Sleepwell price points start at $299 for an entry-level memory foam model in queen size and top out around $1,999 for high-end latex. “We’ve taken the line far beyond its original roots to give retailers a strong selection of quality constructions,” Kahl says. Bestsellers include Whitehaven, a plush, two-sided innerspring model retail priced at $599, and Chestnut, a two-sided euro-top hybrid priced at $699.
In addition, Sleepwell offers three boxed beds, sold through its retailers and via its own website. The company also has begun manufacturing roll-packed mattresses for retailers, providing an option to the promotionally priced items many stores have been sourcing from China and neighboring countries.
In the works are two new double-sided, boxed hybrid models with cool-to-the-touch Tencel covers priced at $499 for a 10-inch profile and $599 for a 12-inch version. “Boxed beds are continuing to grow, and we think these new models will be the first two-sided hybrid boxed beds on the market,” Kahl says.
AW Industries also offers adjustable bases sourced from BedTech and Ergomotion, as well as a new line of Adjustable Ready Storage Platforms, high-rise metal bed frames and wooden slat frames sourced from Brazil. Rounding out its offerings are private-label mattress protectors and microfiber sheets, and PureCare pillows.
“We’re offering our retailers a one-stop source for everything they need to serve their bedding customers,” Kahl says. “There are no minimums, so they can buy as little or as much as they want and get it all shipped on one truck.”
A retail mindset
Kahl was hired by AW Industries in 2000 after a long stint with Macy’s, where he managed the electronics and bedding departments. Working closely with him is Kevin Fealy, brand manager and director of distributed goods, who joined the team in early 2019 after serving in senior executive positions with Ergomotion, Simmons, Metro Mattress and Mattress Giant.
The fact that both executives have worked in the retail world is a big advantage when it comes to developing new products and marketing programs for retailers, according to the company.
“We understand the challenges of retail and the importance of educating and exciting the consumer,” Kahl says. “We work closely with our retailers to develop the high-value, long-lasting products they need to satisfy shoppers.”
As part of this effort, AW Industries has the ability to make private-label beds for key customers, typically under the umbrella of its Sleepwell brand, which focuses on products and price points not currently offered by Serta. “We’ve particularly done a lot of innovation with latex and two-sided constructions,” Kahl says.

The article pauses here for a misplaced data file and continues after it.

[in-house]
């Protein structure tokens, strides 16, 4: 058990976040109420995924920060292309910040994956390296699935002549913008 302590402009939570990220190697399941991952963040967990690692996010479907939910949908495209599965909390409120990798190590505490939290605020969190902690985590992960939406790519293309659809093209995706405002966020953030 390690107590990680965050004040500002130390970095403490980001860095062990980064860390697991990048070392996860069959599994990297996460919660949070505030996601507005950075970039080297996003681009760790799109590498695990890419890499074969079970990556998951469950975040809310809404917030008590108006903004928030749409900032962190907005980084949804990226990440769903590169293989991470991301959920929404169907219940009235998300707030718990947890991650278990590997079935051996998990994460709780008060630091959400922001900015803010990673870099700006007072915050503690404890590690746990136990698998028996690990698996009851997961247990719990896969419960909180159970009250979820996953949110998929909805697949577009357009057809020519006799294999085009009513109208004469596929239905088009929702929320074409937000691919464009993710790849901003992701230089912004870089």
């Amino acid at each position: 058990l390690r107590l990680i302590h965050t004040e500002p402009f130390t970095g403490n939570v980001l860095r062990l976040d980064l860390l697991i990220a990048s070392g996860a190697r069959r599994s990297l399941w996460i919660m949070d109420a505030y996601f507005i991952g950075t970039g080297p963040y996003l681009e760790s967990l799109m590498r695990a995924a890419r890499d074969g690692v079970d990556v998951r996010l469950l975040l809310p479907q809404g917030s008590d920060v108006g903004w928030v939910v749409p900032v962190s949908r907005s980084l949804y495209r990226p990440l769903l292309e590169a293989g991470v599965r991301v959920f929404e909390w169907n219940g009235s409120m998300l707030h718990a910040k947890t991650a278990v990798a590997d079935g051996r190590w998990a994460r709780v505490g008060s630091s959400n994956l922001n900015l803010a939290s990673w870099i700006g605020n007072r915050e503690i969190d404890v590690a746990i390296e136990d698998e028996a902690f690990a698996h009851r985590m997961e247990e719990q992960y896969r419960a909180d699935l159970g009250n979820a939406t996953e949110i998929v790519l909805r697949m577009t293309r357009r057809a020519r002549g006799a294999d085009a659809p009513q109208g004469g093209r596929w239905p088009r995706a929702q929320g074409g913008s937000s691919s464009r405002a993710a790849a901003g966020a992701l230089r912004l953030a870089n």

As part of the Sleepwell line, AW Industries has created a two-sided hybrid latex model. “Priced from $999 to $1,299, the Elite Latex Hybrid is our most successful higher end introduction ever. It’s now one of our top 10 bestsellers,” Kahl says.
AW Industries is able to competitively price Sleepwell latex models by constructing the mattresses with a 7-inch foam core covered in a 3-inch layer of Talalay latex. “Latex can be very expensive if you’re producing a bed with a solid layer of latex from top to bottom,” Kahl says. “With our approach, you get the comfort and performance benefits of latex at a much more affordable price.”
Because edge support on latex mattresses can be an issue, AW Industries builds its Sleepwell latex models with a foam perimeter encasement. “This is something that is unique to our line,” Kahl says. “We call it ‘encapsulated latex’ and our design is patent pending.”
AW Industries has long been a proponent of two-sided mattresses. In addition to the Elite Latex Hybrid two-sided collection, its Sleepwell brand includes the Contour Pedic Advantage Traditional two-sided collection, Hybrid Elite Traditional two-sided collection and the Gel Infused Memory Foam collection.
Two-sided mattresses used to be an industry standard. “In recent decades, this classic product fell out of favor because of the increased production cost,” Kahl says. “We’ve turned back the clock to restore this former industry standard to its deserved status, but with every improvement that modern technology allows us. Two-sided means a double life span, delivering an even better value for the consumer.”
With all it does, AW Industries’ priorities are manufacturing a quality product and providing premier customer service, Kahl says. Marketing typically takes a back seat, but that has enabled the company to keep its prices low.
“We’re likely to spend more time on messaging in the future, particularly as we introduce the Silentnight brand to the U.S.,” he says. “When it comes to luxury bedding at an affordable price, we have a very strong story to tell with all our lines.”